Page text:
Revolution, Chaos, and Dirty Socks - The American Spectator | USA News and Politics
Revolution, Chaos, and Dirty Socks
Iñigo Navarro Dávila

As an observer, I’m an expert on the matter of chaos. Most of the chaos in the universe hides out in my closet, in my sock drawer. I know what I’m talking about. The closest thing to law and order to pass through there was the Roomba vacuum cleaner, which one day decided to eat all the uneven socks that had disappeared under my bed. It died of an overdose. Self-help tip: never attempt human resuscitation techniques on an autonomous vacuum cleaner. I’ve tried it. It sucks. And if someone were to barge in on you unexpectedly, you’re guaranteed to have a very hard time explaining away why it looks like you’re making out with a cleaning robot in your room. For far less have there been million-dollar breakups between Hollywood black holes. Sociological moral: Chaos always brings more chaos. Misery, heartbreak, and sometimes cold sores.

Order requires someone to assert themselves. And someone else to accept authority. It would be great if the world were like what progressive educators believe the mind of a child is, but the truth is that without a certain amount of order, children tend to devour those educators with as much gusto as any jungle animal would devour an animalist recording a TikTok video to demystify the aggressive nature of lions.

At first you might think that a messy home is a symbol of freedom. But you soon realize that it’s exactly what keeps one from feeling free enough to decide whether or not to wear two matching socks that day.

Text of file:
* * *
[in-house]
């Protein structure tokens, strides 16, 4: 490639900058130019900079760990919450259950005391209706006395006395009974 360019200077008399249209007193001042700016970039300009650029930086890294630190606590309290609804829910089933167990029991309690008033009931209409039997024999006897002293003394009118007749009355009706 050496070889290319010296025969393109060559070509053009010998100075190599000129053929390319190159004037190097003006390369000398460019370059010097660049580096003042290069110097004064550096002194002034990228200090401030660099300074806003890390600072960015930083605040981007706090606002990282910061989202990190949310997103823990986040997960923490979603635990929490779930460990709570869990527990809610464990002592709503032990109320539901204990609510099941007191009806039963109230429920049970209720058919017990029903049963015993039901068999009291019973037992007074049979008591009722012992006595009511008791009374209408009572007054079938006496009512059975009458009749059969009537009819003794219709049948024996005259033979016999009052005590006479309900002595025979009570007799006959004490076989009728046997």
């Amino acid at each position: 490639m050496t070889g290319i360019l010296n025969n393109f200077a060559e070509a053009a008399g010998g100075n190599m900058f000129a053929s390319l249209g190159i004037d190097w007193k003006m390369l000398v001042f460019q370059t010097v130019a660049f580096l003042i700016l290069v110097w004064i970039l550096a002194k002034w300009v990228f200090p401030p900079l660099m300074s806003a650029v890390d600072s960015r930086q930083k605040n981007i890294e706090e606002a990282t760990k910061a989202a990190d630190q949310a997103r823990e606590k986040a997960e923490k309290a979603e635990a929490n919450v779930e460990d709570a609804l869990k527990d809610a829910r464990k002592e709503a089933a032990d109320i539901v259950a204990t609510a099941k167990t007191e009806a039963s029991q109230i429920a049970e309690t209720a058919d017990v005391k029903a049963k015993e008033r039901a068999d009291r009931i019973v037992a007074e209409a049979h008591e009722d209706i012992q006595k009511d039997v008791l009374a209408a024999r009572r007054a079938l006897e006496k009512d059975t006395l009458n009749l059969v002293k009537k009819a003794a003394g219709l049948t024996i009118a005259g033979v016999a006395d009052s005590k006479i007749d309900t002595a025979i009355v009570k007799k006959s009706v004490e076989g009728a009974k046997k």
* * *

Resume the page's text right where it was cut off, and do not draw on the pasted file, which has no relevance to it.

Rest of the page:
I myself have tried to get my mischievous socks to behave. I failed. In my opinion, when your socks refuse to do as they’re told and get in the drawer to join their better half immediately, your house is on the verge of anarchy. I try to be assertive, but I realize that I lack the moral high ground when I see them pointing cynically at my desk, the only spot in Spain that, in 2020, officially remains a war zone. In the last archaeological excavation I undertook on the papers heaped on my desk, I discovered an unpublished novel I wrote 20 years ago. Sometimes chaos can give you pleasant surprises. But it’s not the norm. My publisher often asks me, “Shall we think of a new book or take a look in the nether regions of your desk?” To which I would normally respond, “Show me the money or get the hell out.” We love each other.

At first you might think that a messy home is a symbol of freedom. But you soon realize that it’s exactly what keeps one from feeling free enough to decide whether or not to wear two matching socks that day. How can I explain it? It’s the reason the Statue of Liberty is the way she is, instead of a messy, wobbling, bottle-brandishing drunkard.